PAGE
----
Their premise is simple: a 36-year-old loser gets kicked out of his apartment and must live with his grandmother and her two roommates. The intended comedy, then, comes from him having to adjust his party lifestyle to the world of the Golden Girls. If you think that’s not really enough to carry a feature length movie, you’d be right. The writers know this, so they don’t make their movie about this at all, really. Oh, there are some jokes about granny learning to play violent Xbox games, or old women accidentally getting stoned (how clever!) and throwing a wild party, but not much else. For the most part, the 36-year-old loser (played by Covert, in the role he was born to fill, I suppose) is barely seen at his grandma’s house, and grandma is seldom part of the plot.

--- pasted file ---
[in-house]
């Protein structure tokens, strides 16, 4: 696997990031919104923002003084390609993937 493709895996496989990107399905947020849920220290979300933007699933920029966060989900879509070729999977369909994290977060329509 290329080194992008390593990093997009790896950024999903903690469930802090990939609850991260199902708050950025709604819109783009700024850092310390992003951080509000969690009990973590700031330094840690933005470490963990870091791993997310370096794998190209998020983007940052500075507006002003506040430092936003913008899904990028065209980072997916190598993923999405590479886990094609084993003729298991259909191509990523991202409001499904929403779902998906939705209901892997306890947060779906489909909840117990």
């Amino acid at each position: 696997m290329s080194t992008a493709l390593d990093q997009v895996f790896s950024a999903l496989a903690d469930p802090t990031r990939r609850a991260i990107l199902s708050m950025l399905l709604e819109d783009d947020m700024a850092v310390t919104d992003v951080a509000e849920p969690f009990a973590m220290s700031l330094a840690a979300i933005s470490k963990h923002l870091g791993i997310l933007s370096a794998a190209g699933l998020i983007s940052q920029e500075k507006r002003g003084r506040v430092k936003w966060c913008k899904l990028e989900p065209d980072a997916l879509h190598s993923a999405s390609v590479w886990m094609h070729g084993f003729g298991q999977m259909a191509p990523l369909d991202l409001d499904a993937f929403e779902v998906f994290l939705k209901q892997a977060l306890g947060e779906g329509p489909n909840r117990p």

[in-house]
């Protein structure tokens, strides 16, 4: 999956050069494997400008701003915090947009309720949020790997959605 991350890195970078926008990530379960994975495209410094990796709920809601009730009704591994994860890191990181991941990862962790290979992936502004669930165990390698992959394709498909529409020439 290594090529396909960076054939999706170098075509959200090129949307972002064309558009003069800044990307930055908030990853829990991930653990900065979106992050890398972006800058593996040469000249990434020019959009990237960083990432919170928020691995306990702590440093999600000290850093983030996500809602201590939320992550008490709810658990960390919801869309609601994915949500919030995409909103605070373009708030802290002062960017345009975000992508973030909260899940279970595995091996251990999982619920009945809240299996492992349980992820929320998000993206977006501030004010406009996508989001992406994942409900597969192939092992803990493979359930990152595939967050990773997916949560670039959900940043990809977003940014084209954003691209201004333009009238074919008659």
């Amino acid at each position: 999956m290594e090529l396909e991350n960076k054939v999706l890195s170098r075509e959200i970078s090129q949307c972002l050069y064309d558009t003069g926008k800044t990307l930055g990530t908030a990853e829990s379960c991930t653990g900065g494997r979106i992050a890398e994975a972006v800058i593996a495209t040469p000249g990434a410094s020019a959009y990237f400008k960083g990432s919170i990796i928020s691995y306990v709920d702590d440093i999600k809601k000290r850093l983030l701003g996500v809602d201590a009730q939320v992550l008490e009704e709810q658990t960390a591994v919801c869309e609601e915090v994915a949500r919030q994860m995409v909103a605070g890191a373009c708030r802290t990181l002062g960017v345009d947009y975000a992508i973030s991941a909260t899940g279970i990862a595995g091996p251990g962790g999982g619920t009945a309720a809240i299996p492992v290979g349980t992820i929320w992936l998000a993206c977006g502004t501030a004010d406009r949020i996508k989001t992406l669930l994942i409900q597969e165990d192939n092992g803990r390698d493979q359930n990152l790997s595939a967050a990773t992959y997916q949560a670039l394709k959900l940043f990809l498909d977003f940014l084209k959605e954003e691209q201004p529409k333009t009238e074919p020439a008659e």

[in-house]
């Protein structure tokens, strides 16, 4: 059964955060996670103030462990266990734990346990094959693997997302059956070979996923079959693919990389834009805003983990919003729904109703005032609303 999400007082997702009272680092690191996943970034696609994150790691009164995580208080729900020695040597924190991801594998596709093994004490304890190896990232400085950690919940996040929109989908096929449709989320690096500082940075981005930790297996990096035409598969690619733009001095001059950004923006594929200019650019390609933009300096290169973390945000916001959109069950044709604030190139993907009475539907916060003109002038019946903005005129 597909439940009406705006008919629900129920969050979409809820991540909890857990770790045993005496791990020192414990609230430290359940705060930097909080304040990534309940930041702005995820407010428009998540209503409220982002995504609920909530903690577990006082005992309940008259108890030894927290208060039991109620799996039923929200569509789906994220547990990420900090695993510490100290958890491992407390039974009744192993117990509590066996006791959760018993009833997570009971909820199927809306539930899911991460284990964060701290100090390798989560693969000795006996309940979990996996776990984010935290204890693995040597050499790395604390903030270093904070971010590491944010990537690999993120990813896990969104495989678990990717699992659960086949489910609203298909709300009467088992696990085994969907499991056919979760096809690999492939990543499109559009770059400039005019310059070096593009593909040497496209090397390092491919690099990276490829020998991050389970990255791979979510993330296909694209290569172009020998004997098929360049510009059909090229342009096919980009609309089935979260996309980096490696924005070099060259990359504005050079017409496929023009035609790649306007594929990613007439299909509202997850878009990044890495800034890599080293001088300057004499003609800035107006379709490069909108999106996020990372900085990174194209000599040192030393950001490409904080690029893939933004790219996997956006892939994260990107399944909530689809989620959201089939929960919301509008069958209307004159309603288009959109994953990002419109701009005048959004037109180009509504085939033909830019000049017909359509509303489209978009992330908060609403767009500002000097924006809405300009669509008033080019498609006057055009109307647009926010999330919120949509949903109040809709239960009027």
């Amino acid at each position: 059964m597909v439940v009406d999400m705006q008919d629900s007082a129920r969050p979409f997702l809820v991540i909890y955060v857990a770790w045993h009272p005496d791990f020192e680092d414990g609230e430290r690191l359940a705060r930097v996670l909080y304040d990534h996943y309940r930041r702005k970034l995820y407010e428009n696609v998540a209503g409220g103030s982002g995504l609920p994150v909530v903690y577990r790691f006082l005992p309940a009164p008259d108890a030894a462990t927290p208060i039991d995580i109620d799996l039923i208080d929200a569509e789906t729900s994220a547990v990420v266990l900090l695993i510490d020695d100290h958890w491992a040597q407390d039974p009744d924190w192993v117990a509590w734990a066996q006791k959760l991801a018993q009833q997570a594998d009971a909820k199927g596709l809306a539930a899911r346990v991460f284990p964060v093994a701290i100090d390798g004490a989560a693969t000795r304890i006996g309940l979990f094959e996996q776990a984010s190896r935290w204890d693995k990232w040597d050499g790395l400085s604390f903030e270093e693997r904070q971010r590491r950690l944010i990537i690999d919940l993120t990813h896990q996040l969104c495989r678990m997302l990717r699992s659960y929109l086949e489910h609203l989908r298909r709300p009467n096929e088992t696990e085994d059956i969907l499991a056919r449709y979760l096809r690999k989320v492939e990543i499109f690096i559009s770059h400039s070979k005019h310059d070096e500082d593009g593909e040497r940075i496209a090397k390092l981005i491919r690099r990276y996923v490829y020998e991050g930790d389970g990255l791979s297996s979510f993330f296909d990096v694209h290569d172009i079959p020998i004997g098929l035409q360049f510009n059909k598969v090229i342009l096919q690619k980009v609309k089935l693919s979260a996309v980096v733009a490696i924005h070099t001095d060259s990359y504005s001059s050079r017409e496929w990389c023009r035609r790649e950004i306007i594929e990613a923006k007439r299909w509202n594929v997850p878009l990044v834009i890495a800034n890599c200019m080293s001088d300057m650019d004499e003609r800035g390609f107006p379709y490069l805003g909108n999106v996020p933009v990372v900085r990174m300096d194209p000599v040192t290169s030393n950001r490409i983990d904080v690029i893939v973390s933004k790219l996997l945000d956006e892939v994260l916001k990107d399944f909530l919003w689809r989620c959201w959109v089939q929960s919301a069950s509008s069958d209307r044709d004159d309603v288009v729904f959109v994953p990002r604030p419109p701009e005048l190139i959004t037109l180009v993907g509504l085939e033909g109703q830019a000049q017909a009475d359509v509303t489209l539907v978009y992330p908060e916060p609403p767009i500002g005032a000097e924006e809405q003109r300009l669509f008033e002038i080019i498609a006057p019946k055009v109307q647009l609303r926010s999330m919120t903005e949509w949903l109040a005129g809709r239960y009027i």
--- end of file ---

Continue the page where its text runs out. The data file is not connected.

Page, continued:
So how else can the gang fill 90 minutes? How about making the loser work for a video game company, so we can get long, clunky scenes of him at work? (Because hey, there’s nothing more fun that watching two guys play video games while other people stand around and yell a lot!) Still not enough? OK, how about there being a new woman at work, who can fall in love with the loser? Or, hey, how about this: the loser has a dorky rival who steals his idea? Yeah, that’ll fill a few minutes. And why not whip up a torturously unfunny party scene that can go on, like, forever? Hmm? What’s that? Peter Dante wants to be in the movie as a lame-brained, often naked pot dealer? Sure - but make sure we call his character “Dante,” or he won’t be able to figure out what’s happening on the set. Oh! David Spade called up and said he wants a cameo, so let’s write a scene where everybody goes to a health food restaurant, and Spade can be an offensive gay stereotype! Who cares if it doesn’t fit in anywhere? Making fun of them queers is heeelarious!